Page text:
November 22, 2011
Greenhouse Gases Reach Record Highs, WMO Reports
Carbon dioxide, methane, and nitrous oxide levels reached record highs in 2010, surpassing what experts had previously called the worst-case scenario for these greenhouse gases, the World Meteorological Organization (WMO) announced on Monday.
The WMO, which is the U.N.'s weather agency, reported that CO2 levels increased by 2.3 parts per million, to 389 ppm, from 2009 to last year, according to Reuters reporter Tom Miles. That single-year increase exceeds the average for both the 1990s (1.5 ppm) and the 2000s (2.0 ppm), he added.
Furthermore, in a November 21 press release, WMO officials said that there "a 29% increase in radiative forcing - the warming effect on our climate system - from greenhouse gases," and while carbon dioxide accounts for approximately four-fifths of that increase, the roles of methane and nitrous oxide cannot be overlooked either.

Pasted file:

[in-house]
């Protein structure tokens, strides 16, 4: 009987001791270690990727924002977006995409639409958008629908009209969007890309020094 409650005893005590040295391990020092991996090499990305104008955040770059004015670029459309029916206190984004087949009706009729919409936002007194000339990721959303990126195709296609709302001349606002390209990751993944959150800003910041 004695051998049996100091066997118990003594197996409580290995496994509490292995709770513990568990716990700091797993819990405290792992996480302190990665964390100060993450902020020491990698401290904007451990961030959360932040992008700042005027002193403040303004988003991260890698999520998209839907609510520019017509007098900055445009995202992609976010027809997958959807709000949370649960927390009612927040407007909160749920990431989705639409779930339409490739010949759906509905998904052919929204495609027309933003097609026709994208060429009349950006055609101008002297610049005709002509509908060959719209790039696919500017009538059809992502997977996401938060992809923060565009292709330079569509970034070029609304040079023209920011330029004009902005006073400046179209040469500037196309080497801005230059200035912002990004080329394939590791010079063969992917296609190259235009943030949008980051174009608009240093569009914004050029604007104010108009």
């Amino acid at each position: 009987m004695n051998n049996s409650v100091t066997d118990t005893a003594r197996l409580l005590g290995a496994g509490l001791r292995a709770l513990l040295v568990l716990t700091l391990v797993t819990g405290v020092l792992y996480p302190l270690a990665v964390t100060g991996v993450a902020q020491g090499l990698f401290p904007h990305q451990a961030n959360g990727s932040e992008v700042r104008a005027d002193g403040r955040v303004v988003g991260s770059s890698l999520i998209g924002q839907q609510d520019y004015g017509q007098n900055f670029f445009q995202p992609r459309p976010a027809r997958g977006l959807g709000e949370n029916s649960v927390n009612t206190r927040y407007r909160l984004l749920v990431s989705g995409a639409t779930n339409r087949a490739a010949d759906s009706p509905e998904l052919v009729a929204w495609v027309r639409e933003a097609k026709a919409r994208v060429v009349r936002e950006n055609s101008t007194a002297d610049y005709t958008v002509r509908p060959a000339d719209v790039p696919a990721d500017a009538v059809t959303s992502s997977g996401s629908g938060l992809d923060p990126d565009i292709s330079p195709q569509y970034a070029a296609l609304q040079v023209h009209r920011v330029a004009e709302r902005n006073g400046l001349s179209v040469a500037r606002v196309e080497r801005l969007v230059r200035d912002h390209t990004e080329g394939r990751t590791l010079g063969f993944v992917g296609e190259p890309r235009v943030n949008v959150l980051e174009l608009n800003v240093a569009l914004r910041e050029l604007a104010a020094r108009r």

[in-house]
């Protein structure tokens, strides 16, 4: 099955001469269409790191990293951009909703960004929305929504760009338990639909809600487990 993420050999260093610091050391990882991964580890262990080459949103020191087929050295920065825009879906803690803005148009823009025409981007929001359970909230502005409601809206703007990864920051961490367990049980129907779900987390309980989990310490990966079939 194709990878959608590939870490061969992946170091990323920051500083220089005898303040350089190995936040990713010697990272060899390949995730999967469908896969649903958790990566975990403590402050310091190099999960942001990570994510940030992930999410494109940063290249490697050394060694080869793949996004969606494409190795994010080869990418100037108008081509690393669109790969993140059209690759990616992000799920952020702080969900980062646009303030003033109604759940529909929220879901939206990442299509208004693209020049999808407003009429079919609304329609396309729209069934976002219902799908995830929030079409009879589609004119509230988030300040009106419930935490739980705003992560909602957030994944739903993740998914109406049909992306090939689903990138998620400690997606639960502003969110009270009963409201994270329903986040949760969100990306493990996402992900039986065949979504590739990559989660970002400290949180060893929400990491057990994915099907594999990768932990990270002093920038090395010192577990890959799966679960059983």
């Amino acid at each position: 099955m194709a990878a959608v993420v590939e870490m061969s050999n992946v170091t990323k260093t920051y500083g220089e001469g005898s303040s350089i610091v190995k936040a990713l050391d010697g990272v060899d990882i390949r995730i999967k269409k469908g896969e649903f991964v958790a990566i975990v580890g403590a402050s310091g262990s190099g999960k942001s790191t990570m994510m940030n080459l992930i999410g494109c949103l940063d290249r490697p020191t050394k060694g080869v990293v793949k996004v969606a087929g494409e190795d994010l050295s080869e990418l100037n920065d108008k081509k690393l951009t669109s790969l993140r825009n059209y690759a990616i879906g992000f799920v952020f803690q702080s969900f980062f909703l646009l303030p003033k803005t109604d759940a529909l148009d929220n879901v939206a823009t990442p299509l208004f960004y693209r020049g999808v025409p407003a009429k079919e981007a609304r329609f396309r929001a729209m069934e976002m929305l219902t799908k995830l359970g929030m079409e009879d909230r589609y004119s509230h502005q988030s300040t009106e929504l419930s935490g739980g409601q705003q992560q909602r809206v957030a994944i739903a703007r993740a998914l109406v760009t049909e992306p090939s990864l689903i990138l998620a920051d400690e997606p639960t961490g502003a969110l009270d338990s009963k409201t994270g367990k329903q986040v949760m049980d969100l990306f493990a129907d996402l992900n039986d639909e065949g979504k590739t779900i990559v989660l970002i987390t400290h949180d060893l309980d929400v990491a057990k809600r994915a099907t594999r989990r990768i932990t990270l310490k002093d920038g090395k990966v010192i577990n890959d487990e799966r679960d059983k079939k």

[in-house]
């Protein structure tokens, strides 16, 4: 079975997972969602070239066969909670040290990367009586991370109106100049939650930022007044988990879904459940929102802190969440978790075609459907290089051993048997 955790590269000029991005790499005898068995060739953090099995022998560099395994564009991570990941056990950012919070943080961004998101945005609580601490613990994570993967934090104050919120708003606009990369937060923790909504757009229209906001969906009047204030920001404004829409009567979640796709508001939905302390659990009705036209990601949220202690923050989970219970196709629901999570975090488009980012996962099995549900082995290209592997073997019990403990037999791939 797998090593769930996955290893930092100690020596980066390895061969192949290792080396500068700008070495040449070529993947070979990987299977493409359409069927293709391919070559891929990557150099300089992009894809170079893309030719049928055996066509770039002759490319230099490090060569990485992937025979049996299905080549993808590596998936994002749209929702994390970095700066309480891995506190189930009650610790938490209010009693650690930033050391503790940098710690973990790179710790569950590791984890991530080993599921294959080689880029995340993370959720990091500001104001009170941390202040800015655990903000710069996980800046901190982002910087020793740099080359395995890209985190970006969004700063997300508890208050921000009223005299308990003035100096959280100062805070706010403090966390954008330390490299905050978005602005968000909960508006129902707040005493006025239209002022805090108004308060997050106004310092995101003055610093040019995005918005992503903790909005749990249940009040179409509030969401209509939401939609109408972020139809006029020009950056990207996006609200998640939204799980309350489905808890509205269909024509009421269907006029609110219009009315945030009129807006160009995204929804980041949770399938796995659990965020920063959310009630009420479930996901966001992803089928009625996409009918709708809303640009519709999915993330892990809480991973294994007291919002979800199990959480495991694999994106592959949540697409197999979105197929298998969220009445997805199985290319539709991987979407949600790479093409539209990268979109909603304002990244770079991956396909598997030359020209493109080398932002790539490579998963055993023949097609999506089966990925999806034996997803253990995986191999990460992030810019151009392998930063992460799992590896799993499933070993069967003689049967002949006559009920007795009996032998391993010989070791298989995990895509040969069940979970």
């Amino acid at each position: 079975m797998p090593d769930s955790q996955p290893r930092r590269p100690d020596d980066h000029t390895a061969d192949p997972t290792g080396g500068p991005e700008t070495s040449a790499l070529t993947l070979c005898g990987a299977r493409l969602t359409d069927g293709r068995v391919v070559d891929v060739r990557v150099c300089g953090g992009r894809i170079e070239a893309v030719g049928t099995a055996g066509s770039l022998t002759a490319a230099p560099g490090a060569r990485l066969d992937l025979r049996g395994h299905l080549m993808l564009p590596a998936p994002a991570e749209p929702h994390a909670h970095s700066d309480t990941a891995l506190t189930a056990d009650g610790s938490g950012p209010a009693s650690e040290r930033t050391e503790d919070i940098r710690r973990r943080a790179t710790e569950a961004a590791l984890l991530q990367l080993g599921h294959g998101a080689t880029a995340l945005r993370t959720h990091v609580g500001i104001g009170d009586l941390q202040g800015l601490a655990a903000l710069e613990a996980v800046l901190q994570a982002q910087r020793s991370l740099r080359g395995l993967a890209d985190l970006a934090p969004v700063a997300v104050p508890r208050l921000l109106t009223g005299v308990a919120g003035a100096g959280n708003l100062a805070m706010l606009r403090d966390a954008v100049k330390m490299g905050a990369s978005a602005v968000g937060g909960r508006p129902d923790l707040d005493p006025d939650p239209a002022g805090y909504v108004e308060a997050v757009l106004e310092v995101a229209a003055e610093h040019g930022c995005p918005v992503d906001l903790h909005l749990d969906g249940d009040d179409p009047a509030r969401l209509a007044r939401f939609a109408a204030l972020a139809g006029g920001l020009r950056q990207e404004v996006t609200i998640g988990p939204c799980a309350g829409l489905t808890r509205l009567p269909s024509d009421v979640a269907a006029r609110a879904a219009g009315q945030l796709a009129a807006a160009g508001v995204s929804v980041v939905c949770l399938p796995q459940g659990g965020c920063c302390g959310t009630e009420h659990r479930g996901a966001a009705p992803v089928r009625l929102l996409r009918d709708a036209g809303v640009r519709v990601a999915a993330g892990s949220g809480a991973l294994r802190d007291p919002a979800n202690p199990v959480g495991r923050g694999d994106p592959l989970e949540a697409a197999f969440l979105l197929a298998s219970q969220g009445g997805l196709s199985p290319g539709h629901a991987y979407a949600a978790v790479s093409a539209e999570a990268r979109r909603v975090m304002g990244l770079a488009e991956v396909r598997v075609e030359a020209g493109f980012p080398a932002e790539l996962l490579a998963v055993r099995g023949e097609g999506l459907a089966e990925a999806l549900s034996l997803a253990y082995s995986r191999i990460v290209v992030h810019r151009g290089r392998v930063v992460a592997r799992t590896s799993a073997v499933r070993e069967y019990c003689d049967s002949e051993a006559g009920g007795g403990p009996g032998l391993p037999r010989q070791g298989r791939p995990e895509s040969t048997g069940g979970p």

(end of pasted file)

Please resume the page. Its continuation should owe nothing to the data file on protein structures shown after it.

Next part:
In fact, according to the organization, methane is "the second most important greenhouse gas" behind CO2, and over a period of 100 years, nitrous oxide has a "298 times greater" impact on the planet's climate than carbon dioxide. Combined these two gases are responsible for contributing nearly 25% of the overall global increase in radiative forcing since 1750, the WMO reports.
According to Telegraph Science Correspondent Nick Collins, "The concentration levels published yesterday are even greater than the worst of seven possible emission scenarios predicted by the Intergovernmental Panel on Climate Change (IPCC) in 2001," and according to Miles, the situation is so dire that "concentrations of the three main greenhouse gases“¦ will linger in the atmosphere for decades, even if the world stops emissions output today."
"Now more than ever before, we need to understand the complex, and sometimes unexpected, interactions between greenhouse gases in the atmosphere, Earth´s biosphere and oceans," WMO Secretary-General Michel Jarraud said in a statement.
"WMO will continue to collect data to further our scientific knowledge through its Global Atmosphere Watch network spanning more than 50 countries, including stations high in the Andes and Himalayas, in the remote expanses of Alaska and in the far South Pacific," he added.
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